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Biostatistics 102:

Quantitative Data – Parametric

& Non-parametric Tests

Y H Chan

In this article, we are going to discuss on the statistical Figure 1. Histograms of Systolic & Diastolic blood pressures.

tests available to analyse continuous outcome variables.

Histogram

The parametric tests will be applied when normality (and

50

homogeneity of variance) assumptions are satisfied

otherwise the equivalent non-parametric test will be 40

used (see table I).

30

Frequency

Parametric Non-Parametric 20

10

Paired T-test Sign Test/Wilcoxon Signed Rank test

2 Sample T-test Mann Whitney U test/Wilcoxon Sum Rank test 0 80 90 10 1 1 1 1 1 1 1 1 1 2

.0 .0 0.0 10.0 20.0 30.0 40.0 50.0 60.0 70.0 80.0 90.0 00.0

ANOVA Kruskal Wallis test

Systolic blood pressure

when each test is being used. 80

1 SAMPLE T-TEST

The 1-Sample T test procedure determines whether the 60

mean of a single variable differs from a specified

Frequency

whether subjects with acute chest pain have abnormal

systolic (normal = 120 mmHg) and/or diastolic (normal

20

= 80 mmHg) blood pressures. 500 subjects presenting

themselves to an emergency physician were enrolled.

0 50 55 60 65 70 75 8 85 9 95 1 1 1

.0 .0 .0 .0 .0 .0 0.0 .0 0.0 .0 00.0 05.0 10.0

Assumption for 1 sample T test: Data are normally distributed.

Diastolic blood pressure

We have discussed in the last article(1) on how to check

the normality assumption of a quantitative data. One

issue being highlighted was that these formal normality So with the normality assumptions satisfied, we

tests are very sensitive to the sample size of the variable could use the 1 Sample T-test to check whether

concerned. As seen here, table II shows that the normality the systolic and diastolic blood pressures for these

assumptions for both the systolic and diastolic blood subjects are statistically different from the norms of

pressures are violated but basing on their histograms 120 mmHg and 80 mmHg respectively. Clinical Trials and

Epidemiology

(see figure 1), normality assumptions are feasible. Firstly, a simple descriptive would give us some Research Unit

idea, see table III. 226 Outram Road

Table II. Formal normality tests. Blk A #02-02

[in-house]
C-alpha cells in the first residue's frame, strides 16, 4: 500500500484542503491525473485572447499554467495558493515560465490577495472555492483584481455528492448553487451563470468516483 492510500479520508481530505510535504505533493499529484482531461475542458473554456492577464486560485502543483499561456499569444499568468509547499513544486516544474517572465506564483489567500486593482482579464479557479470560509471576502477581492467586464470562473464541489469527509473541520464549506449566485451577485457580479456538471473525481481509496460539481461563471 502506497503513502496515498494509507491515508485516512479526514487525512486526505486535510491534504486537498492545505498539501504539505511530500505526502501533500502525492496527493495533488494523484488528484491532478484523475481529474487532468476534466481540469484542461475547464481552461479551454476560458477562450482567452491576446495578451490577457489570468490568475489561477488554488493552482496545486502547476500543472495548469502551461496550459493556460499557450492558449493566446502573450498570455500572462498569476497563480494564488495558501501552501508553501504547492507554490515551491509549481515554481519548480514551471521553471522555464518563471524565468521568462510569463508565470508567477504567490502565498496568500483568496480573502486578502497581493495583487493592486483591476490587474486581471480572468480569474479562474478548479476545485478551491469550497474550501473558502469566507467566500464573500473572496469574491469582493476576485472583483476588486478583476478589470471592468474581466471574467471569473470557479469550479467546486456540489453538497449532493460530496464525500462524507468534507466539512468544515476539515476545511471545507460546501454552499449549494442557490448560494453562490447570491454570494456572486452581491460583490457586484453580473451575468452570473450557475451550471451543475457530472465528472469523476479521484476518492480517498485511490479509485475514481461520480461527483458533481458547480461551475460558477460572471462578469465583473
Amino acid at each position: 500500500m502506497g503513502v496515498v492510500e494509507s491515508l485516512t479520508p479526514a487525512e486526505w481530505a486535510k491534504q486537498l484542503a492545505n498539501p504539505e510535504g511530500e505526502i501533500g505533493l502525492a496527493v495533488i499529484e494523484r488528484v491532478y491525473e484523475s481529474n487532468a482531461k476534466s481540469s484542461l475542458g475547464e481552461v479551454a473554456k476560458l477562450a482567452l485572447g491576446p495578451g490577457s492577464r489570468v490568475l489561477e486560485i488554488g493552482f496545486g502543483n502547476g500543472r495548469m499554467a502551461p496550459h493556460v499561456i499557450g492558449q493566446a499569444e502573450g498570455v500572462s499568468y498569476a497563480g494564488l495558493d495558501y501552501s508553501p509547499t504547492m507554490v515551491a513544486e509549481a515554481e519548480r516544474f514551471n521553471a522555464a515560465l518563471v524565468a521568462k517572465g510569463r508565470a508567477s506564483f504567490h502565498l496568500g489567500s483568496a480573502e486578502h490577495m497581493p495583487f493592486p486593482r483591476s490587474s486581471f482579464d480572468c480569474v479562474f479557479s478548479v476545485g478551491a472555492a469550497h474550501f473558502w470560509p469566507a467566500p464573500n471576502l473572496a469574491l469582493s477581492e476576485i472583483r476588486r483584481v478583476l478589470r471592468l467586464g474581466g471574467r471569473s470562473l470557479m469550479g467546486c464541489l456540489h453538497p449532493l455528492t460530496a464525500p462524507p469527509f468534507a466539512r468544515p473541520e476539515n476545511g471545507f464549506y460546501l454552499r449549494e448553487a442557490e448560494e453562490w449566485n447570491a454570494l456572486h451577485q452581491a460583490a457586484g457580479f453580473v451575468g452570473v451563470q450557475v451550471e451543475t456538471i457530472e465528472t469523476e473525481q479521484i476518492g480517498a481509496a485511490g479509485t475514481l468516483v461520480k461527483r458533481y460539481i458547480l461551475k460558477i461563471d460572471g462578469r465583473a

Table III. Descriptive statistics for the systolic & diastolic BP. Singapore 169039

Tests of Normality

Mean Std Minimum Maximum Median Y H Chan, PhD

Kolmogorov-Smirnova Shapiro-Wilk Head of Biostatistics

Deviation

Statistic df Sig. Statistic df Sig. Correspondence to:

systolic

Y H Chan

systolic blood pressure .049 500 .006 .990 500 .002 blood pressure 140.51 24.08 79.00 200.00 139.00 Tel: (65) 6317 2121

diastolic Fax: (65) 6317 2122

diastolic blood pressure .042 500 .032 .992 500 .011 Email: chanyh@

blood pressure 78.65 12.91 48.00 110.00 79.00 cteru.com.sg

a

Lilliefors Significance Correction.

392 : 2003 Vol 44(8) Singapore Med J

To perform a 1 Sample T-test, in SPSS, use Table VI. Wilcoxon Signed Rank tests.

Analyze, Compare Means, One-Sample T test. For Test Statisticsc

systolic, put test value = 120 and for diastolic put SYSTOLIC - DIASTOLI -

test value = 80 (we have to do each test separately). systolic blood diastolic blood

pressure pressure

Tables IV & V shows the SPSS output.

z -14.965 -2.474

Table IV. 1 Sample T-test for systolic BP testing at 120 mmHg. Asymp. Sig. (2-tailed) .000 .013

One-Sample Test c

Wilcoxon Signed Ranks test.

Test Value = 120

95% Confidence Table VII. Sign test.

Interval of the Test Statisticsa

Difference

SYSTOLIC - DIASTOLI -

t df Sig. Mean Lower Upper

systolic blood diastolic blood

(2-tailed) Difference

pressure pressure

systolic

z -13.169 -2.343

blood

pressure 19.046 499 .000 20.5080 18.3925 22.6235 Asymp. Sig. (2-tailed) .000 .019

a

Sign Test.

In the Sign test, the magnitude of the differences

One-Sample Test

between the variable and the norm is not taken into

Test Value = 80 consideration when deriving the significance. It

95% Confidence uses the number of positives and negatives of the

Interval of the

Difference

differences. Thus if there were nearly equal numbers of

t df Sig. Mean Lower Upper positives and negatives, then no statistical significance

(2-tailed) Difference will be found regardless of the magnitude of the

diastolic positives/negatives. The Wilcoxon Signed Rank

blood test, on the other hand, uses the magnitude of the

pressure -2.345 499 .019 -1.3540 -2.4886 -0.2194

positives/negatives as ranks in the calculation of the

significance, thus a more sensitive test.

These subjects had a much higher systolic BP

(p<0.001, difference = 20.5, 95% CI 18.4 to 22.6) PAIRED T-TEST

compared to the norm of 120 mmHg. This difference When the interest is in the before and after responses

is clinically ‘relevant’ too. For the diastolic BP, of an outcome (within group comparison), say, the

though there was a statistical significance of 1.35 systolic BP before and after an intervention, the

(95% CI 0.22 to 2.5, p = 0.019) lower than the norm paired T-test would be applied.